**we'll be in the large room in the back this time**
The Federal Standard for the management of most material dredged from Toledo Harbor Federal navigation channels is open-lake placement, as it is the least costly, environmentally acceptable alternative that is consistent with sound engineering practices. Open-lake placement of the dredged material occurs at a designated placement area in Western Lake Erie Basin (WLEB). In 2003, a large Harmful Algal Bloom (HAB) event occurred in the WLEB in the same year in which the quantity of Toledo Harbor material dredged from the basin and placed at the open-lake placement area was significantly increased by USACE. Since then, and following the large HAB events of 2008 to 2011, there have been recurring concerns about the amount and intensity of annual HABs, and the potential exacerbating influence over external nutrient loads posed by open-lake placement of dredged material. There is no professional peer-reviewed documentation or scientific consensus that open-lake placement has the potential to significantly influence HABs. Nevertheless, to further address the concerns specific to Toledo Harbor dredged material management and HABs in WLEB, the USACE commenced a study in 2013 to assess the relative contribution of open-lake placement of Toledo Harbor dredged material to bioavailable phosphorus, HABs production and water clarity/turbidity.
The major factors of concern with regard to dredged material placement in WLEB are: phosphorus release from the dredged sediment (exacerbating HAB development); changes in turbidity; and the horizontal transport of the material potentially leading to the transport of suspended solids and nutrients to other vulnerable parts of WLEB, such as the City of Toledo and City of Oregon potable water intakes. To further evaluate these pathways, a sampling and analysis program was instituted including water quality monitoring before, during and after dredged material placement operations, along with sediment sampling from the placement area and sampling of dredged material placed in barges. These data were used as input to the Western Lake Erie Ecosystem Model (WLEEM) and to corroborate its simulation of the WLEB response to all of these forcing functions.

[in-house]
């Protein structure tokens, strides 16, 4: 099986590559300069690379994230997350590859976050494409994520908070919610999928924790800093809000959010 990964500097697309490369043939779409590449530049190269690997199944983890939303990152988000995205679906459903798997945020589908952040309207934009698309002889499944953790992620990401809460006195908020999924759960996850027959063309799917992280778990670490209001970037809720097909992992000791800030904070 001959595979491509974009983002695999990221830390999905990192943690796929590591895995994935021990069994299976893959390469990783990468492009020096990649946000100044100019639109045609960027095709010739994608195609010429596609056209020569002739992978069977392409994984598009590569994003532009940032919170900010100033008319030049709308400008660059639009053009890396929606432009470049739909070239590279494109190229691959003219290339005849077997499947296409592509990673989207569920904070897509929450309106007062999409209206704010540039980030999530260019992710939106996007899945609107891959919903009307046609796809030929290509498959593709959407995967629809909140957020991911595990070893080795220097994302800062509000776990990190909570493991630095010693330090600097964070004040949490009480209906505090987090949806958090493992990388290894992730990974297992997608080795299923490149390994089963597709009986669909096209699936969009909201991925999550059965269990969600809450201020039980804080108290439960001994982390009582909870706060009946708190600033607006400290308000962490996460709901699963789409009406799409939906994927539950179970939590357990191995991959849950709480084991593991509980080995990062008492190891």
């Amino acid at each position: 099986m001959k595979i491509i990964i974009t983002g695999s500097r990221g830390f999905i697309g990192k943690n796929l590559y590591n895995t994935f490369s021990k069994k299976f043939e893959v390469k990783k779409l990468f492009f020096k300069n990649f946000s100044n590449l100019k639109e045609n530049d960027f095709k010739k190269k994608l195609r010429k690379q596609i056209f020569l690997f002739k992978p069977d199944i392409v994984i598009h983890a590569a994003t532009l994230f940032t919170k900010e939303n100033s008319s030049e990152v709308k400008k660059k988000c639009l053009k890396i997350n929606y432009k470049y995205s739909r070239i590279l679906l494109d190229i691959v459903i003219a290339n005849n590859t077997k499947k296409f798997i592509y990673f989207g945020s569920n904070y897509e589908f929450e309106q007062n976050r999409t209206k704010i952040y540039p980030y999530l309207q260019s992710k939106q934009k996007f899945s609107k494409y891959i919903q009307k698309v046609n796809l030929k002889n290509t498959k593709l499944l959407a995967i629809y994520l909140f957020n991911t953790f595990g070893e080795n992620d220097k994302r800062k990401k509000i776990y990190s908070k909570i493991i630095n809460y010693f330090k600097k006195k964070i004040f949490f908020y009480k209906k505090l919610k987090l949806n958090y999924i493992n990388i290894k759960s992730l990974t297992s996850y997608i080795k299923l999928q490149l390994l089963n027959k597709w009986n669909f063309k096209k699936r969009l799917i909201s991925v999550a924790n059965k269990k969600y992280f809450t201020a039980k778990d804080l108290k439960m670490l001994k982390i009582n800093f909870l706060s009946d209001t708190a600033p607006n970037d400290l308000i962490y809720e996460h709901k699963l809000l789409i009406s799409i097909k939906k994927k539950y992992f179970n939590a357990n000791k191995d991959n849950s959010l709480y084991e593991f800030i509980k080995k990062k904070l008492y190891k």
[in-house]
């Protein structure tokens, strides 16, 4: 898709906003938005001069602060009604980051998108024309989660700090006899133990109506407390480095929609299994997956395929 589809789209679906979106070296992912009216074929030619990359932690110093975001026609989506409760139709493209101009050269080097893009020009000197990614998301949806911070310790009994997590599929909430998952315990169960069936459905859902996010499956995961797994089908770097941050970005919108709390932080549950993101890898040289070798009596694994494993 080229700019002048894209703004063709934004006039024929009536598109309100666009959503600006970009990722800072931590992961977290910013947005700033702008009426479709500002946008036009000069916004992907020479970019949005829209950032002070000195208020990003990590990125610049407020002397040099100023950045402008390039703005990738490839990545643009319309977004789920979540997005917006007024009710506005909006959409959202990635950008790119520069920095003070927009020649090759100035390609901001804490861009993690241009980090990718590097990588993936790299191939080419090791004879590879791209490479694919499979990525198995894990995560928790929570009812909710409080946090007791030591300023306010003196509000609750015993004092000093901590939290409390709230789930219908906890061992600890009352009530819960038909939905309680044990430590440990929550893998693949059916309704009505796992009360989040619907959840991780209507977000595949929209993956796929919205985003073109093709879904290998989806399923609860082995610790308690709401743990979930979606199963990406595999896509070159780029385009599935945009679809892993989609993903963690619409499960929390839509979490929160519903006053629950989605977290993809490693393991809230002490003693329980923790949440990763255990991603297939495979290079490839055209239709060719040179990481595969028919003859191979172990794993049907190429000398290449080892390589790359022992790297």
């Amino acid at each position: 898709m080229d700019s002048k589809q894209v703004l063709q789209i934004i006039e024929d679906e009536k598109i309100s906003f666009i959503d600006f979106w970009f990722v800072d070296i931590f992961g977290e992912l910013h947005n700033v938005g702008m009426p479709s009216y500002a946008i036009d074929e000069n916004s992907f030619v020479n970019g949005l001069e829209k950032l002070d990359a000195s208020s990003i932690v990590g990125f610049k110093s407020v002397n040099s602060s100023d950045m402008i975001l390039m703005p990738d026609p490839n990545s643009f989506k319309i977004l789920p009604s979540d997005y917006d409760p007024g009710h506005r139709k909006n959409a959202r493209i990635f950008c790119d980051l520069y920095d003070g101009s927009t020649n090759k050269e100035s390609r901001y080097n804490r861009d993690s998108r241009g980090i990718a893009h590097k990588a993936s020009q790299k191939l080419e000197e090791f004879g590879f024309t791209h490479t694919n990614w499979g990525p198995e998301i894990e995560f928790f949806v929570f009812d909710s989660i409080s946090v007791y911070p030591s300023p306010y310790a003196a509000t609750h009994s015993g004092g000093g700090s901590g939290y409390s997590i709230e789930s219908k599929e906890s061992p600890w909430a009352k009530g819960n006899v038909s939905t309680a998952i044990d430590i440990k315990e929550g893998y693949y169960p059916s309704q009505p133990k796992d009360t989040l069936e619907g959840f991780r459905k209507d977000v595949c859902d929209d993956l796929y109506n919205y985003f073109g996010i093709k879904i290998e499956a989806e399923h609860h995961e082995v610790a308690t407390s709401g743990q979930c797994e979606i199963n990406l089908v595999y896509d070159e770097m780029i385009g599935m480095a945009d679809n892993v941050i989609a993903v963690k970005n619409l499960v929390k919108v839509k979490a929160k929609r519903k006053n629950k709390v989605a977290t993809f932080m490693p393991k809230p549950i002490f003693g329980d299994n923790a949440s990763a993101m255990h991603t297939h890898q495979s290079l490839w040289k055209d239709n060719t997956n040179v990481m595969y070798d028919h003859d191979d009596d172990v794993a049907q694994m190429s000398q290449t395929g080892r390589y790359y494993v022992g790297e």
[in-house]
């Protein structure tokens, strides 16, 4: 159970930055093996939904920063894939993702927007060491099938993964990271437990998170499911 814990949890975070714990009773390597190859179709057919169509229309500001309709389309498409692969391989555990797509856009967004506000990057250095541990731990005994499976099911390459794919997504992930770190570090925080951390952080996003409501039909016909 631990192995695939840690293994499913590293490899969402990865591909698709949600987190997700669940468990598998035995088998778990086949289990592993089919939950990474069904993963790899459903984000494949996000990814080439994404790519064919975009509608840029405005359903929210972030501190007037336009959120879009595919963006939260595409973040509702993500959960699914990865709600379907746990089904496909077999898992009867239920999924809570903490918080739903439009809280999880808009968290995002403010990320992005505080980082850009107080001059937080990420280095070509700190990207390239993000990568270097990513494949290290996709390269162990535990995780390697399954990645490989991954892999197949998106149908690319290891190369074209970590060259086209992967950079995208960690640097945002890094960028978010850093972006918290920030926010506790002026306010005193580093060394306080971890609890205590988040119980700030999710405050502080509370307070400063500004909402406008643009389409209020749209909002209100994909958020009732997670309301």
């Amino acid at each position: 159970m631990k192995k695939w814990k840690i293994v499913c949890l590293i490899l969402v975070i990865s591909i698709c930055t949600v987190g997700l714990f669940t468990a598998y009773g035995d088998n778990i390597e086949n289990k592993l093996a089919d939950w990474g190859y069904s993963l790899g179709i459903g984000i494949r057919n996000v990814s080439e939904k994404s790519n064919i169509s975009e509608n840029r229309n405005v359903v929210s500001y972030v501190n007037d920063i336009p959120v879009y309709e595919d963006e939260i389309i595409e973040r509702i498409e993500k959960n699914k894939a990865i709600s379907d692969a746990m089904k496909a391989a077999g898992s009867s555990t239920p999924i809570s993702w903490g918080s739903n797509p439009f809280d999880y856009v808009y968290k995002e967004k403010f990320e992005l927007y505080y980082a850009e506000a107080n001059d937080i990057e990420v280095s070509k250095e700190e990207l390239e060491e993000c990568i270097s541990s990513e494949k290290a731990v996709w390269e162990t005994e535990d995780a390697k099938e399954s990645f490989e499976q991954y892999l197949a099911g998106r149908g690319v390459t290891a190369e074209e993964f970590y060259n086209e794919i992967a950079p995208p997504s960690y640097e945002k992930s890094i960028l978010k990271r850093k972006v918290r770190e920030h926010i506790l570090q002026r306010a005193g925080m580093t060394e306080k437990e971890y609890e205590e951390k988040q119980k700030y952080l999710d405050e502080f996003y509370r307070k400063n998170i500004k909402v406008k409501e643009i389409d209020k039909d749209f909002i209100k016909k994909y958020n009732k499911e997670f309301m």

The coordinated field sampling, laboratory testing and modeling program resulted in the several lines of evidence indicating that the open-lake placement of Toledo Harbor dredged material has no measurable impact on HABs in WLEB.
Ms. Galloway received her B.A. degree in Chemistry from Bowdoin College and her M.S. in Analytical Chemistry from the Indiana University. Ms. Galloway has 28 years’ professional experience in the environmental field and is currently the Quality Assurance (QA) Director and Chief Chemist at Ecology and Environment, Inc. She provides broad oversight for hazardous and mixed waste investigation/remediation, emergency response, and multidisciplinary environmental programs, including major contracts with EPA, the United States Army Corps of Engineers (USACE), and New York State Department of Environmental Conservation (NYSDEC). She was chemist and QA officer for the high profile USACE project to study the influence of open-lake placement of dredged material on Western Lake Erie Basin (WLEB) Harmful Algal Blooms (HABs) in Toledo Harbor.
Mr. Florentino is a principal geologist at Ecology and Environment, Inc.’s headquarters in Lancaster NY. He earned his Bachelor of Science degree in Geology at the State College of New York at Oneonta, and a Master of Science degree in Geology at the University of Akron Ohio. He is a Licensed Professional Geologist in the state of Pennsylvania; a past BAPG president; and currently the treasurer for the New York State Council of Professional Geologists (NYSCPG). Mr. Florentino is the project manager for the Toledo Harbor “Influence of Open Lake Placement of Dredged Material on Western Lake Erie Basin on Harmful Algal Blooms” for USACE Buffalo District.